Over the decades, developers of the computer hardware and software have been trying to improve and polish the technologies of gaming graphics in order to improve user’s image perceiving experience in games by increasing the smoothness of rendering. Quite recently, it seemed that with the appearance of such technologies as Full HD or 4K, increasing refresh frequencies of some models of computer displays and TV sets up to 120-144Hz, as well as a permanent increase of power of GPUs for faster processing of such resolutions and rendering of complex 3D gaming scenes, we have reached the peak of perfection – both for games and for watching movies, but … unfortunately it is not so bloomy as it turned out…
Existing 3D and video rendering issues in games
Majority of the modern monitors have a refresh rate of 60Hz, whereas the GPU renders images with frame rates that vary quite dramatically due to constantly changing complexity of the graphical scene, as well as GPU’s load. In other words, there is no synchronization between the frame rate of scene rendered by GPU and the frame rate of the display due to hardware limitations. This causes the artefact known as “screen tearing”, a very obvious “tear line” on the screen, which leads to quite unpleasant experience, especially during dynamic action games.
At the time, the nVidia company has developed and implemented a software technology called V-Sync, which was designed to eliminate screen tearing by forcing the GPU to delay the output of the already rendered scene to the screen until display starts a new refresh cycle. Although, V-sync helped to resolve the issue, other problems came into the scene – stutter and input lag. The stutter caused by the refresh rate of GPU whenever it comes lower than the display refresh rate. The input lag caused by the fact that GPU has to delay before output the scene, which works out as a noticeable delay between button being pressed and corresponded changes on the screen. Not to mention that players can suffer from eyestrains and headaches caused by persistent V-sync stuttering.
The next evolution step of the V-Sync technology was an Adaptive V-Sync, which resolved the problem with stutter by enabling vertical synchronization of GPU with display when refresh rate of GPU is higher than display’s rate, end disabling it when it is lower. However, input lag issue kept unresolved, which was quite troublesome for most of the gamers and absolutely was not acceptable for cyber-sportsmen. And even appearance of the displays with refresh rates of 120 and 144Hz didn’t help to eliminate all the issues, although minimized them quite substantially.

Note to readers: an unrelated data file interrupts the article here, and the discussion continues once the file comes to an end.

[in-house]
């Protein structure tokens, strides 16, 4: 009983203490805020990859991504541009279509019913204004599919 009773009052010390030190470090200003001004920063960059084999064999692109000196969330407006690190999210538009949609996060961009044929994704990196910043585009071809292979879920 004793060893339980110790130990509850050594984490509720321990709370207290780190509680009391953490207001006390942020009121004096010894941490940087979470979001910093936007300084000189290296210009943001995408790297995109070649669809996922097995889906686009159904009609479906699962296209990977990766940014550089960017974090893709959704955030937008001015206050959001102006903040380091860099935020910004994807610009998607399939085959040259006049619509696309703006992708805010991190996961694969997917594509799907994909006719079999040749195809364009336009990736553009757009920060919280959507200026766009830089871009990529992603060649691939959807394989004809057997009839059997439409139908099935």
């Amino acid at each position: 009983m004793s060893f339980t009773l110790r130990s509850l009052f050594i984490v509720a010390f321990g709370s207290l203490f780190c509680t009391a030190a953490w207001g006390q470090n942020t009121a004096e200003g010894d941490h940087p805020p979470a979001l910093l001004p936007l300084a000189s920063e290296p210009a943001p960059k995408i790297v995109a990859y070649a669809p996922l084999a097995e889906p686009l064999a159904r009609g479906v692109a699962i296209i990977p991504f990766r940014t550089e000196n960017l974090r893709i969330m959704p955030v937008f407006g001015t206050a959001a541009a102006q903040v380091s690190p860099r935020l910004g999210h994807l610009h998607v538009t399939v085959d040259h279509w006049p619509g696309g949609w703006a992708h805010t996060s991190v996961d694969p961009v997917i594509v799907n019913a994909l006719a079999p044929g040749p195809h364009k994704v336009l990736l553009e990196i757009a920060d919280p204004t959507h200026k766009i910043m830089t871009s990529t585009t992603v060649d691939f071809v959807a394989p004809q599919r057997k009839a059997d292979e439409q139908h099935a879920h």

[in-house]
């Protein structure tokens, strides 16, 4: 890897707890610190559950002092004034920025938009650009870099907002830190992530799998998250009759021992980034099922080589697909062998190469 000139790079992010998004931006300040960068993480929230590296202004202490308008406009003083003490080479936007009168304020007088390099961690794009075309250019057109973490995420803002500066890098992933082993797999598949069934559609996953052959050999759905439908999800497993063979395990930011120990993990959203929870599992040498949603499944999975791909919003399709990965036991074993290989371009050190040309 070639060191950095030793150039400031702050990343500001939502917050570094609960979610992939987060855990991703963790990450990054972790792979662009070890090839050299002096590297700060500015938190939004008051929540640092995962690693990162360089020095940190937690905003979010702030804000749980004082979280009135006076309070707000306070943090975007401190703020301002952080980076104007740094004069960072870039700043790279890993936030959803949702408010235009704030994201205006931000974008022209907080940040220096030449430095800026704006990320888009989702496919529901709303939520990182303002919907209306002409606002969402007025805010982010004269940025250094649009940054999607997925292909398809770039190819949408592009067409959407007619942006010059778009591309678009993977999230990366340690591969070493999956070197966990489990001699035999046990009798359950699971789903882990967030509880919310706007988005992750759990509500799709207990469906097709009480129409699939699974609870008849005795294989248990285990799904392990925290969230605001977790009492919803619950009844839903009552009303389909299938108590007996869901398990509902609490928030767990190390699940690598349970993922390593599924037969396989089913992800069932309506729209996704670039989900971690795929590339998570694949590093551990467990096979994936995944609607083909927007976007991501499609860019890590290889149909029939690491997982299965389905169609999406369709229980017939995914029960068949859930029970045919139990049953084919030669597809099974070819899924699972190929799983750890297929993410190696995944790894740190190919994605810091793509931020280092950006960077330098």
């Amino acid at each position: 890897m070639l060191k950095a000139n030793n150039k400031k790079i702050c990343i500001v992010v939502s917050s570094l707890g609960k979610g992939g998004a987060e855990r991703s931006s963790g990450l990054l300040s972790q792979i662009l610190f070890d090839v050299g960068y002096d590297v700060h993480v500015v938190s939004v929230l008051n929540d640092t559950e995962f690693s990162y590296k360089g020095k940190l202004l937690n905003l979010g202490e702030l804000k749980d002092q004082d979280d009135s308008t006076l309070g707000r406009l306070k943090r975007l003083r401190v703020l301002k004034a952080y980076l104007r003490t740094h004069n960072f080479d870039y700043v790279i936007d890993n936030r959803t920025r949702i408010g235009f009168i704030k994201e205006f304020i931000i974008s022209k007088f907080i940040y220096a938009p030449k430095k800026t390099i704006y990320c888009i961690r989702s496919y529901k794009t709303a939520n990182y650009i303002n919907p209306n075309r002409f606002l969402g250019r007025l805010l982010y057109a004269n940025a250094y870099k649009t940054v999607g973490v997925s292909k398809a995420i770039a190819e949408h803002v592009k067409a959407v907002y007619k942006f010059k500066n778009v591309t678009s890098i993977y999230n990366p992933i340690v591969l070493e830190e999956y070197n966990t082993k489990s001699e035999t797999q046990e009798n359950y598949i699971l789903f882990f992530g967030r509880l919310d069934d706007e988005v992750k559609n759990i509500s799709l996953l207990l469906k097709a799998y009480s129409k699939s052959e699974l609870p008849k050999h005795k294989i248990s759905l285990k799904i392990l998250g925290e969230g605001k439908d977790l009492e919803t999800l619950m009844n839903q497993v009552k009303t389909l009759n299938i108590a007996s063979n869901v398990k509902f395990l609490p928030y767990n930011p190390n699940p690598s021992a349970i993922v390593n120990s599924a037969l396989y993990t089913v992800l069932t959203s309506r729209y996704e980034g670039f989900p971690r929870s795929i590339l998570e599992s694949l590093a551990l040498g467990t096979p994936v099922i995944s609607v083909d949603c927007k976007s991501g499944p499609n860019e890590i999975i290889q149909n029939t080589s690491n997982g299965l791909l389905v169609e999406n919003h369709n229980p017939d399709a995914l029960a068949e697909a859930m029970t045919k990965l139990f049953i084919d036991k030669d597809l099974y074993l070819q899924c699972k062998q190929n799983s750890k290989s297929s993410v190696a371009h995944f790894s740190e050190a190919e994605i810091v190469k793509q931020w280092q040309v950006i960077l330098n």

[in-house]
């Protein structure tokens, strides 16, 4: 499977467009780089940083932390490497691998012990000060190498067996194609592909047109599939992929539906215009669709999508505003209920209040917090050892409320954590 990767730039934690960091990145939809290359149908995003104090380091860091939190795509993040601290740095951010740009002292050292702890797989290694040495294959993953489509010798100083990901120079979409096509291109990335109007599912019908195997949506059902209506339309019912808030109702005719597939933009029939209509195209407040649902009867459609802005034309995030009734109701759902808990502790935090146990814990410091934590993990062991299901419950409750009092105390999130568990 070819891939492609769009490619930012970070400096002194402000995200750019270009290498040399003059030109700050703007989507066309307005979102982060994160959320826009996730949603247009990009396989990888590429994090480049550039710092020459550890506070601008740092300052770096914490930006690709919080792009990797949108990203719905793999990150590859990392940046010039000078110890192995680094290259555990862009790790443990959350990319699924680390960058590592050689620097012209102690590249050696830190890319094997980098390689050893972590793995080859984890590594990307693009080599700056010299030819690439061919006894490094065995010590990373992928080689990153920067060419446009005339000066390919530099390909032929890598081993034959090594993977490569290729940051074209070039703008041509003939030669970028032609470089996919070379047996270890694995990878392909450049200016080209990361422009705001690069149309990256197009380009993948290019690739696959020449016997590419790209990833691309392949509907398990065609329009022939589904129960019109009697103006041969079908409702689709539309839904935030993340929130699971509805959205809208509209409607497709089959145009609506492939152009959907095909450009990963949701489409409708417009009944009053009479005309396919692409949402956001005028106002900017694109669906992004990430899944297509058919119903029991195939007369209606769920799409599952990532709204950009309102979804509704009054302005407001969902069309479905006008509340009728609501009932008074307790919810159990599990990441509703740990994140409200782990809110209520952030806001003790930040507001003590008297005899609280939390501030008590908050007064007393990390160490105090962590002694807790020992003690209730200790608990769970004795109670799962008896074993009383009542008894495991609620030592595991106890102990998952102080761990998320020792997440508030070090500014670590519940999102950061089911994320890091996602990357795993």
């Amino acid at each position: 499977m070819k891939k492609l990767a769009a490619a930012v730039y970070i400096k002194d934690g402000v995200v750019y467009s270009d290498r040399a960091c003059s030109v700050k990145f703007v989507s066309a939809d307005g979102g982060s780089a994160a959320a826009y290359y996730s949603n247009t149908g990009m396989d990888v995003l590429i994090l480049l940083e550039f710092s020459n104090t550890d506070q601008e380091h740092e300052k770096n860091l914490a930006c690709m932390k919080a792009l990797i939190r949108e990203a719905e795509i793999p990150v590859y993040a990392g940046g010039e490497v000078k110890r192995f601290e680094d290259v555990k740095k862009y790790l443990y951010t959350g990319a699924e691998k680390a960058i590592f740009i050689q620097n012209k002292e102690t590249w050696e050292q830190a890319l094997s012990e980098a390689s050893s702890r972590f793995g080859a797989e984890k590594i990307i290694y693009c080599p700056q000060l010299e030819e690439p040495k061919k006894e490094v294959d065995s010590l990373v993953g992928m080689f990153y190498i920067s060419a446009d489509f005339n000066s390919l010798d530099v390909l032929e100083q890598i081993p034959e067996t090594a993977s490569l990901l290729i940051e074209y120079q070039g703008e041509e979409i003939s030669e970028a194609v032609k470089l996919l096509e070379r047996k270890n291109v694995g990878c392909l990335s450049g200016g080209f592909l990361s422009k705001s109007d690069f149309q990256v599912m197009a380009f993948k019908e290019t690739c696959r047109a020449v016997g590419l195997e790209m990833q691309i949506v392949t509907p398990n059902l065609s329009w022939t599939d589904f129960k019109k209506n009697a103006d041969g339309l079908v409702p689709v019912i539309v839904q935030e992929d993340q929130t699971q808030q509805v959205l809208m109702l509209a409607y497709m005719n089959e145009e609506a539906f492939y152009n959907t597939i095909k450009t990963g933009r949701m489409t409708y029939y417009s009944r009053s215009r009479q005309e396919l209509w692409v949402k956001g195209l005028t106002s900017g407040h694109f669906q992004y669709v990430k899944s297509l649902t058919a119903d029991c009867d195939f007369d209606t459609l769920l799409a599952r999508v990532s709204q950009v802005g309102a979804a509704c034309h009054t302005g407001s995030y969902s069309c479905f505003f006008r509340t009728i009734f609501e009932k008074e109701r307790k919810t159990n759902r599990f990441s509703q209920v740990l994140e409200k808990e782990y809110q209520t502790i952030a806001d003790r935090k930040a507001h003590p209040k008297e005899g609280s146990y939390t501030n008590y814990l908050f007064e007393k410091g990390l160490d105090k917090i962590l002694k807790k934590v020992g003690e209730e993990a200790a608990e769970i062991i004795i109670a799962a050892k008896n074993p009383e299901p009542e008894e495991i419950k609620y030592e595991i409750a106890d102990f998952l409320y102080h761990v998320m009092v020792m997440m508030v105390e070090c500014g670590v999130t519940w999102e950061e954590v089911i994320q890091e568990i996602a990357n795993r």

nVidia G-Sync comes into play
In 2013, nVidia proudly announced the completion of the development and actual implementation into their products of a new technology called G-Sync. The core principle of G-Sync is to synchronize display refresh rate with the refresh rate of the GPU. And this time it was not only a software improvement, but also a hardware implementation – nVidia has developed a chip to be built into the monitor that receives commands from the GPU in order to ensure a proper synchronization. As a result, the technology was not just revolutionary – it literally blew up the game development industry and the gaming community. No one before experienced in games such smoothness, responsiveness and clarity. Screen tearing, stutter, input lags – all gone. Moreover, the general user perception of the game become much better – graphical scenes appears on the screen instantaneously, image is more crisp and bright. As a feedback from the professional players – the gameplay acquired unmatched dynamics and responsiveness, which allowed them to ensure a rapid response and to have significant competitive advantages.
Nevertheless, there are some limitations – G-Sync doesn’t work with less than 30fps and the refresh rate selected by GPU for the display will be limited to its physical frequency. For 60Hz displays, it will be ranged from 30fps to 60fps and for 120-144Hz displays within 30-144fps respectively. In principle, this limitation is a fairly relative drawback, considering that the computational power of modern GPUs is so great, so the situation when the game is displayed on the screen with a frequency lower than 30 fps would be quite rare.
The most substantial downside of this technology might be considered the need to buy a new monitor with a built-in G-sync chip. Though, the development of the chips that can be built into some models of the displays of pre-G-Sync era is already begun.
G-Sync in laptops?
Using G-sync in laptops is a bit more challenging. If we talk about laptops developed before the G-Sync, today it is not possible, due to requirements of a special hardware upgrade, which is impossible due to very limited technical possibilities of the laptop upgradability. Although, NVIDIA already announced that they are working on the adaptation of G-sync technology for laptops without its hardware support – by developing a G-Sync Mobility, which would be based on the software (drivers) implementation only and will utilize the embedded DisplayPort (eDP) technical capabilities when plugging-in an external monitor.
As for the new laptops, the situation is much better – quite a few companies are already manufacturing new lines of high-end gaming laptops with built-in G-Sync support. For example, MSI GT72G, Clevo 4K, Asus G751 or Aorus X5. All of them have the latest G-Sync supporting NVIDIA GTX 960M, 965M, 970M or 980М GPUs on board. Clevo’s display frequency was even increased up to 75Hz for enabling unrivaled gameplay quality, on the background with a higher FPS rate.
And while certainly, the cost of these laptops is quite high as compared to the conventional gaming machines, for real players and enthusiasts of the gaming world, that wouldn’t be a real obstacle, would it?
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